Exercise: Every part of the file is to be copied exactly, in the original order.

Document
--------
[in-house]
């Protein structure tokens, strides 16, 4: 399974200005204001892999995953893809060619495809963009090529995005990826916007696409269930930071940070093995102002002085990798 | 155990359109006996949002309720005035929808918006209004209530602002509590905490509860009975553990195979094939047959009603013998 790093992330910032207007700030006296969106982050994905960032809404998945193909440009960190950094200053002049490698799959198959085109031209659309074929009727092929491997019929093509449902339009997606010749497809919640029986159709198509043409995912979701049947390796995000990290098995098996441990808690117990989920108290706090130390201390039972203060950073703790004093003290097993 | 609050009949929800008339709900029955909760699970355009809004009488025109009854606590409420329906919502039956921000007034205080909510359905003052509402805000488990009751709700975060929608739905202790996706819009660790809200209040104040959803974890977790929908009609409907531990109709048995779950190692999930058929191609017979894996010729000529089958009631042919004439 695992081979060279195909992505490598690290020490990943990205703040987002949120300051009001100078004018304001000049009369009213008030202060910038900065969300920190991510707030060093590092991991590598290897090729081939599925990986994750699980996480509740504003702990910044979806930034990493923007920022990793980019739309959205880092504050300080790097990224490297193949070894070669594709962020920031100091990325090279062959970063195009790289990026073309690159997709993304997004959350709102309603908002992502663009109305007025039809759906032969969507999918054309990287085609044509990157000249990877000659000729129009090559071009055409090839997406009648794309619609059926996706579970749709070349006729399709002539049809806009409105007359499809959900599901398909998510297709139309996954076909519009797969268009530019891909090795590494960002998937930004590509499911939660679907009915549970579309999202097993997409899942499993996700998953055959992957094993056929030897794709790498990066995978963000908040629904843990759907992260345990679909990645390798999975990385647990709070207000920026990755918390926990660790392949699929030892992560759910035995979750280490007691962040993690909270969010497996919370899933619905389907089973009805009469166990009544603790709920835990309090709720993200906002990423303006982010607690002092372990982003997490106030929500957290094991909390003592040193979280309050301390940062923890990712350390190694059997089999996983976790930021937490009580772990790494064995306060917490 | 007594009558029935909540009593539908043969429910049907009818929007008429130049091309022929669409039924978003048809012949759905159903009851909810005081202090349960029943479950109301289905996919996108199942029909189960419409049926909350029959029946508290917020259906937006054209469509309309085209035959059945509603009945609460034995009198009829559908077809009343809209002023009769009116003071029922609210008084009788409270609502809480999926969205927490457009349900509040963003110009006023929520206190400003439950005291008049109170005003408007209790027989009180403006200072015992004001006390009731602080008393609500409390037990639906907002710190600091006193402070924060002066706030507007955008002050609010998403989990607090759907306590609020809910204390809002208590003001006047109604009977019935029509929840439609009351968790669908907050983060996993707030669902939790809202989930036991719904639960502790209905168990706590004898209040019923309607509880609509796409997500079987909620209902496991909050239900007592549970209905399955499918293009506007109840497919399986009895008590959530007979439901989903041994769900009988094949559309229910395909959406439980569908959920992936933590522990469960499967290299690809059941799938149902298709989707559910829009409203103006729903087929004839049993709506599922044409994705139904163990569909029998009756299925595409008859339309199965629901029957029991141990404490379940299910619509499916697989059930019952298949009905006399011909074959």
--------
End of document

[in-house]
């Protein structure tokens, strides 16, 4: 399974200005204001892999995953893809060619495809963009090529995005990826916007696409269930930071940070093995102002002085990798 | 155990359109006996949002309720005035929808918006209004209530602002509590905490509860009975553990195979094939047959009603013998 790093992330910032207007700030006296969106982050994905960032809404998945193909440009960190950094200053002049490698799959198959085109031209659309074929009727092929491997019929093509449902339009997606010749497809919640029986159709198509043409995912979701049947390796995000990290098995098996441990808690117990989920108290706090130390201390039972203060950073703790004093003290097993 | 609050009949929800008339709900029955909760699970355009809004009488025109009854606590409420329906919502039956921000007034205080909510359905003052509402805000488990009751709700975060929608739905202790996706819009660790809200209040104040959803974890977790929908009609409907531990109709048995779950190692999930058929191609017979894996010729000529089958009631042919004439 695992081979060279195909992505490598690290020490990943990205703040987002949120300051009001100078004018304001000049009369009213008030202060910038900065969300920190991510707030060093590092991991590598290897090729081939599925990986994750699980996480509740504003702990910044979806930034990493923007920022990793980019739309959205880092504050300080790097990224490297193949070894070669594709962020920031100091990325090279062959970063195009790289990026073309690159997709993304997004959350709102309603908002992502663009109305007025039809759906032969969507999918054309990287085609044509990157000249990877000659000729129009090559071009055409090839997406009648794309619609059926996706579970749709070349006729399709002539049809806009409105007359499809959900599901398909998510297709139309996954076909519009797969268009530019891909090795590494960002998937930004590509499911939660679907009915549970579309999202097993997409899942499993996700998953055959992957094993056929030897794709790498990066995978963000908040629904843990759907992260345990679909990645390798999975990385647990709070207000920026990755918390926990660790392949699929030892992560759910035995979750280490007691962040993690909270969010497996919370899933619905389907089973009805009469166990009544603790709920835990309090709720993200906002990423303006982010607690002092372990982003997490106030929500957290094991909390003592040193979280309050301390940062923890990712350390190694059997089999996983976790930021937490009580772990790494064995306060917490 | 007594009558029935909540009593539908043969429910049907009818929007008429130049091309022929669409039924978003048809012949759905159903009851909810005081202090349960029943479950109301289905996919996108199942029909189960419409049926909350029959029946508290917020259906937006054209469509309309085209035959059945509603009945609460034995009198009829559908077809009343809209002023009769009116003071029922609210008084009788409270609502809480999926969205927490457009349900509040963003110009006023929520206190400003439950005291008049109170005003408007209790027989009180403006200072015992004001006390009731602080008393609500409390037990639906907002710190600091006193402070924060002066706030507007955008002050609010998403989990607090759907306590609020809910204390809002208590003001006047109604009977019935029509929840439609009351968790669908907050983060996993707030669902939790809202989930036991719904639960502790209905168990706590004898209040019923309607509880609509796409997500079987909620209902496991909050239900007592549970209905399955499918293009506007109840497919399986009895008590959530007979439901989903041994769900009988094949559309229910395909959406439980569908959920992936933590522990469960499967290299690809059941799938149902298709989707559910829009409203103006729903087929004839049993709506599922044409994705139904163990569909029998009756299925595409008859339309199965629901029957029991141990404490379940299910619509499916697989059930019952298949009905006399011909074959």